Are your kids and grandkids growing up way too fast? Do you want to make a home movie but are Read more →
First-Person platforming is an often unpopular task. The lack of precise positional knowledge granted by a first person perspective makes accurate jumping difficult, leading to frustration, confusion, and failure. You wouldn’t think, then, that an entire game based on high speed platforming in the first person would be even playable, much less fun. Somehow though, Clustertruck pulls it off. A frantic, chaotic, and unpredictable game of jumping, trucks, and jumping on trucks, it’s a must play for any fans of platforming games that pull no punches.
Clustertruck is a game of pure, unrelenting, and extremely simple gameplay. Across the games 90 levels, you have only a single goal: avoid all obstacles to reach the end of the stage. There’s just one problem: everything, including the ground itself, is an obstacle. The only place that’s safe to stand is on the top of a fleet of trucks careening wildly through the level, crashing into each other, falling down pits, and generally making a mess of your plans. Constant motion is a necessity, as standing still for any length of time will almost certainly result in a collision with something and send you back to the start of the level. The need for rapid jumps, combined with the fact that all the platforms are constantly moving, makes Clustertruck one of the most intense platformers you’ll ever play. Slip up or lose focus, even for a second, and you’re in for a rude awakening.
Obviously, such an unforgiving game can be frustrating occasionally, particularly as the random movements of the trucks can sometimes lead to some distinctly unfair deaths, but the stages are short enough, and restarts quick enough, that you’ll always find yourself coming back for just one more try. That said, some of the later levels do become annoyingly difficult, as the game begins demanding increasingly precise jumps that the controls and perspective aren’t really equipped to handle.
The difficulty of the later levels is mitigated somewhat by the array of special abilities on offer. Though you start out with only the ability to jump and dash, you’ll quickly begin unlocking a host of other useful tricks, of which you can select up to two to use in each level. The double jump and time slow abilities are probably the most universally useful, and many people will likely stick with those throughout the entire game, but quick-thinking players will find plenty of uses the grappling hook, portable truck, and other options. Each presents a unique twist on the gameplay, though some are perhaps a little too difficult to use effectively.
If the abilities don’t offer enough variety for you, then the level design might. Each of the games nine worlds has a particular theme and a unique set of obstacles to overcome, keeping the game feeling fresh. The “Ancient” world, for example, is filled with rolling boulders, huge chasms, and falling trucks, while the “laser” world, as you would expect, features an array of lasers to jump over and around. The steady stream of new challenges keeps the rather basic game-play from getting old, and shows a level of imagination and diversity that matches the best in the genre.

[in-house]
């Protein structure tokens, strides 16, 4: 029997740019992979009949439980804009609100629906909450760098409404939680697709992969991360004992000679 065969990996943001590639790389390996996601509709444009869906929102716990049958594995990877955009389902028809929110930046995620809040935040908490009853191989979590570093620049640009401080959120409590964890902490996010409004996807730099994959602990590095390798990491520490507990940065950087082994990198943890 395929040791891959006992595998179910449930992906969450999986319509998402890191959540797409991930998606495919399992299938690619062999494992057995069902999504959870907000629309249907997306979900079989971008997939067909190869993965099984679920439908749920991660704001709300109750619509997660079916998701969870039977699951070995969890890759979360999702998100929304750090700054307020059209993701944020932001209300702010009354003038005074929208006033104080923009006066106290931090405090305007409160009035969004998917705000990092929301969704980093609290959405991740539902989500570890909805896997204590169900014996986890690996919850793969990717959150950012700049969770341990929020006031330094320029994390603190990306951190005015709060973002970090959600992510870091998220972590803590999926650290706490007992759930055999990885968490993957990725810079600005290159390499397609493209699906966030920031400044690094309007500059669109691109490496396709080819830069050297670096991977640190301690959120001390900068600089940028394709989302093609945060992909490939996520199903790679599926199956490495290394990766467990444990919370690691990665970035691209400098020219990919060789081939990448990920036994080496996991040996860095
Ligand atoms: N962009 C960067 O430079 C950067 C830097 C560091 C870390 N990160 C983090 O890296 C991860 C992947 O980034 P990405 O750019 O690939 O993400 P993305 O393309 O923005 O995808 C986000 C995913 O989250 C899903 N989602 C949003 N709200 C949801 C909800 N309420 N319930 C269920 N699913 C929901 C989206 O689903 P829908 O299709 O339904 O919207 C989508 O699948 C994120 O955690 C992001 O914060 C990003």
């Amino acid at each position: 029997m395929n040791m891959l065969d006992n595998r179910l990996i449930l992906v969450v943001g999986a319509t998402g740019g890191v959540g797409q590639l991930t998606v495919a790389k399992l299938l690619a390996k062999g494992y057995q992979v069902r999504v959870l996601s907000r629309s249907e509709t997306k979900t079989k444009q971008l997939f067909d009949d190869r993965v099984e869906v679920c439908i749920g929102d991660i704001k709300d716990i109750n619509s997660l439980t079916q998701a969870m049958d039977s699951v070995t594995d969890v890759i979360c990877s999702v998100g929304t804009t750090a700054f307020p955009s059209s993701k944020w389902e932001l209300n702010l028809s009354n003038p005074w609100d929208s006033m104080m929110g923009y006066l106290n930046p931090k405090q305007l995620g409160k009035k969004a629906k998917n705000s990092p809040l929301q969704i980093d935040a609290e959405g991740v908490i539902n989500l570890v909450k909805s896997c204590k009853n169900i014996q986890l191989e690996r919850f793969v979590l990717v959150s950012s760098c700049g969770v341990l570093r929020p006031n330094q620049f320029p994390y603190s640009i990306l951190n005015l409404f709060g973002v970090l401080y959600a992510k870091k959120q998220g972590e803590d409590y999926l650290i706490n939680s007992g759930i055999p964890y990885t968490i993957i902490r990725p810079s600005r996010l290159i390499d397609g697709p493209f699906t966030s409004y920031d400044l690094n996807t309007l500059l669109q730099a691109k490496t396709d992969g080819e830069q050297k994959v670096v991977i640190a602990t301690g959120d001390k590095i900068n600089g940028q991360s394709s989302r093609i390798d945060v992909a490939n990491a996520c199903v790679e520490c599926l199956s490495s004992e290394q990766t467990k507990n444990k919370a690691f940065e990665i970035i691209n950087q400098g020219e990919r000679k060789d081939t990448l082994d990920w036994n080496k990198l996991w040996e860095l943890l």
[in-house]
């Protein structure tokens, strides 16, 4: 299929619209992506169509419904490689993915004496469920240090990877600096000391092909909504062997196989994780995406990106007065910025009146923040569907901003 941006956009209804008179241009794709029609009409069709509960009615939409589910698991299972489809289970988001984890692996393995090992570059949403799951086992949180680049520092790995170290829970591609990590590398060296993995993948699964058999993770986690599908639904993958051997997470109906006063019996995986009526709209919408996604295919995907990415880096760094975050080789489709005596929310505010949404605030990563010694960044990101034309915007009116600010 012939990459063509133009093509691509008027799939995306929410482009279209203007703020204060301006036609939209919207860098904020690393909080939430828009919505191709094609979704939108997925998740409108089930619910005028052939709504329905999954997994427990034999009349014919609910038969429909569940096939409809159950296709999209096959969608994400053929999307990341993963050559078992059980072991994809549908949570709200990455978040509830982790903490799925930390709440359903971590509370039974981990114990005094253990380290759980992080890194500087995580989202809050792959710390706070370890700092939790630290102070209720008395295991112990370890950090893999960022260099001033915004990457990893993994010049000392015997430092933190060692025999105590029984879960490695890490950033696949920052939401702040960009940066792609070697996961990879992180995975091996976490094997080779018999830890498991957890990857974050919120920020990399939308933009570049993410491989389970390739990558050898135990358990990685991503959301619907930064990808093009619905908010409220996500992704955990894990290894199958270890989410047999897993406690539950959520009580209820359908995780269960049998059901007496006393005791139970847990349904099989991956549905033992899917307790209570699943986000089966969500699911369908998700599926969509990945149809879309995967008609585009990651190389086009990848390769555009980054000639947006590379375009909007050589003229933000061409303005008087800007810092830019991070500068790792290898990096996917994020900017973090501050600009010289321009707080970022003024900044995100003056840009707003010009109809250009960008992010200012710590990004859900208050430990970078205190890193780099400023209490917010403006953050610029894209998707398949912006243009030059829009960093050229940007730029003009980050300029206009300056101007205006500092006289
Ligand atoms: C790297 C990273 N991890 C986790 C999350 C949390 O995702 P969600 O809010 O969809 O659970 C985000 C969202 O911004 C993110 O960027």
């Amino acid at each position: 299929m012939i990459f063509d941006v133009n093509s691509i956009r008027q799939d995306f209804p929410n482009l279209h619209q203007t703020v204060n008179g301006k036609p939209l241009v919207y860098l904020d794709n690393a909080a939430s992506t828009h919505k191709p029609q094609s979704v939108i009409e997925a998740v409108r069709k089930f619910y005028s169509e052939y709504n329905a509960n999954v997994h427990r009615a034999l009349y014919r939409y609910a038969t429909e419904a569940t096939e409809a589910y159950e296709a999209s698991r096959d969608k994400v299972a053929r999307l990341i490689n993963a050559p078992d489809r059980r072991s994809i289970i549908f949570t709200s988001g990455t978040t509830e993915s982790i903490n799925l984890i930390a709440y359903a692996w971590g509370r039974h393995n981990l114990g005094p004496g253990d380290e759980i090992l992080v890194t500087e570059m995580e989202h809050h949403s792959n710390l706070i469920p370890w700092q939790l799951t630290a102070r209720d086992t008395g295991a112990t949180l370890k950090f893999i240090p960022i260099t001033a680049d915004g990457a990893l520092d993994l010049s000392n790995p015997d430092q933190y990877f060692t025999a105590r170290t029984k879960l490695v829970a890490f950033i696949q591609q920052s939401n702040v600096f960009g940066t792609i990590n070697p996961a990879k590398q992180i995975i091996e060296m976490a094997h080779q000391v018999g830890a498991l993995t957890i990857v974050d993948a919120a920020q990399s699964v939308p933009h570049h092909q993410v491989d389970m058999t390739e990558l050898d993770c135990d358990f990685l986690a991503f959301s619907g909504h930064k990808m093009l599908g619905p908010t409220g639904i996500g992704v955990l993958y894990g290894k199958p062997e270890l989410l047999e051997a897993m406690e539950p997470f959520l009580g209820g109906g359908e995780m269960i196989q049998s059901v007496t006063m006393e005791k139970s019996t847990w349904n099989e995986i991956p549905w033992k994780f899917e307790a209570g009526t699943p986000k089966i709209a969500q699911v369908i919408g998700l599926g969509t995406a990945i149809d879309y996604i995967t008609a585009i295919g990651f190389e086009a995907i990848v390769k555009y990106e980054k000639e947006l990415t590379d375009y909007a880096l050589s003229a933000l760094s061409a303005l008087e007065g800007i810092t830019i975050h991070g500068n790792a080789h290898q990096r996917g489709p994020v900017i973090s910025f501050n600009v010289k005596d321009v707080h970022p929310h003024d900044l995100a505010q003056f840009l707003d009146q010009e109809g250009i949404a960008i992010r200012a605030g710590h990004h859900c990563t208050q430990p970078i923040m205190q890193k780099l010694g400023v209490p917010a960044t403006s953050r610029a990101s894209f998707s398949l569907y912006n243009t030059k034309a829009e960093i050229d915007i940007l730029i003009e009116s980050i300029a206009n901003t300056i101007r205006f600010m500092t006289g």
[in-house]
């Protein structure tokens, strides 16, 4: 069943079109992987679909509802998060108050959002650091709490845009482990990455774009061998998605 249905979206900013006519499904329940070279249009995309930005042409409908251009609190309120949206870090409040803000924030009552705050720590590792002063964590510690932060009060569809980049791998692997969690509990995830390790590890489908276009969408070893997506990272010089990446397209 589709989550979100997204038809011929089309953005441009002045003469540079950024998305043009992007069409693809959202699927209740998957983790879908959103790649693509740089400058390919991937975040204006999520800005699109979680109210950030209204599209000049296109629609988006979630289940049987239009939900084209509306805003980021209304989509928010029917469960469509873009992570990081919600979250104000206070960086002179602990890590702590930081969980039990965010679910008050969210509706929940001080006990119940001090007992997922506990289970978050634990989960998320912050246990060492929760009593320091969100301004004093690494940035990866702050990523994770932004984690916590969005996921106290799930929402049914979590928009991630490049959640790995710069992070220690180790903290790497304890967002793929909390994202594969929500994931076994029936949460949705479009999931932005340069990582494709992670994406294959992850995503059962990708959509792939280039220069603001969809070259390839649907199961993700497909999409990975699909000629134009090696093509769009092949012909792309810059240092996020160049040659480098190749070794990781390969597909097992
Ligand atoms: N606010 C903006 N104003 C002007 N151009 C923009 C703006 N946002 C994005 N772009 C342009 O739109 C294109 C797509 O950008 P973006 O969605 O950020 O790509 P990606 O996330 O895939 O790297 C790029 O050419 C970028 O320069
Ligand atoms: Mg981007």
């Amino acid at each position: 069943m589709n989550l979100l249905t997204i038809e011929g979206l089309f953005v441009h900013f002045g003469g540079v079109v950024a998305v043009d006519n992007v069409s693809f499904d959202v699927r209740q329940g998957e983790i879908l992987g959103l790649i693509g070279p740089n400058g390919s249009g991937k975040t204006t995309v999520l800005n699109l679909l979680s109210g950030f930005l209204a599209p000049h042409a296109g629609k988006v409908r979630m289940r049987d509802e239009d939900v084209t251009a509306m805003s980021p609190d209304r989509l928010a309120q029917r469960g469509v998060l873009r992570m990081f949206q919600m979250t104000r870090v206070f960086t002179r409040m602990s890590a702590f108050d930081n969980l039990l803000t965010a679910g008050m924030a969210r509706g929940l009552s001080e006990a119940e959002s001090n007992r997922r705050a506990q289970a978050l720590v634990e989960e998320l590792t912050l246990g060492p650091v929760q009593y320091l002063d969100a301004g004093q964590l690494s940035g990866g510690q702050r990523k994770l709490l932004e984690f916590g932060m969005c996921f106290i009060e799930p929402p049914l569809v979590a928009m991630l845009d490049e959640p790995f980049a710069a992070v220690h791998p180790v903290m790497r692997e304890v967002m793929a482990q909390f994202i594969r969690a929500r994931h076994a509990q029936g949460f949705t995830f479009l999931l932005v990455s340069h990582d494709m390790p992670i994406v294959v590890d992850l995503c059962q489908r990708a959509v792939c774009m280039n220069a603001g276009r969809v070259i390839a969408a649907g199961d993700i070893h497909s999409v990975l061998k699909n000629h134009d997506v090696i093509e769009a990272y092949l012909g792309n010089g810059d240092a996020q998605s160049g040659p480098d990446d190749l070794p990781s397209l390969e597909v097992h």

Each world also has a unique visual design, and they all look great. From the ice and snow of the “Winter” world to the Tron-like stylings of the “Sci-fi” world, all feature vivid colours and simple designs that show you don’t need a huge budget to make a good looking game. The trucks themselves, while individually not much to look at, are oddly majestic when viewed en masse, impressing via numbers and motion rather than detail. A strong soundtrack, featuring a different fast-paced techno track for each world, completes the package, making Clustertruck a game with few aesthetic rivals at its price point.
The game’s only major flaw is its short length. While it contains an impressive ninety levels, each one lasts only a few minutes at most, meaning that the game can be easily completed in a day by a determined player. Clustertruck is the type of game you can come back to again even after you’ve completed it though, so you should definitely get your money’s worth out of it. True completionists out to earn the achievement for finishing the game without using abilities should expect to be playing for a long, long time.
While the short length is a shame, Clustertruck’s mix of great gameplay, great visuals, and great music make it an obvious choice for anyone with even the slightest interest in platforming games. Even if you aren’t a huge fan of the genre, you should consider giving Clustertruck a shot anyway. The short levels and simple mechanics make it a welcoming experience to newcomers despite the sometimes formidable difficulty, and you just might find it converts you into a fan of all things platformer.
Clustertruck was played on Xbox One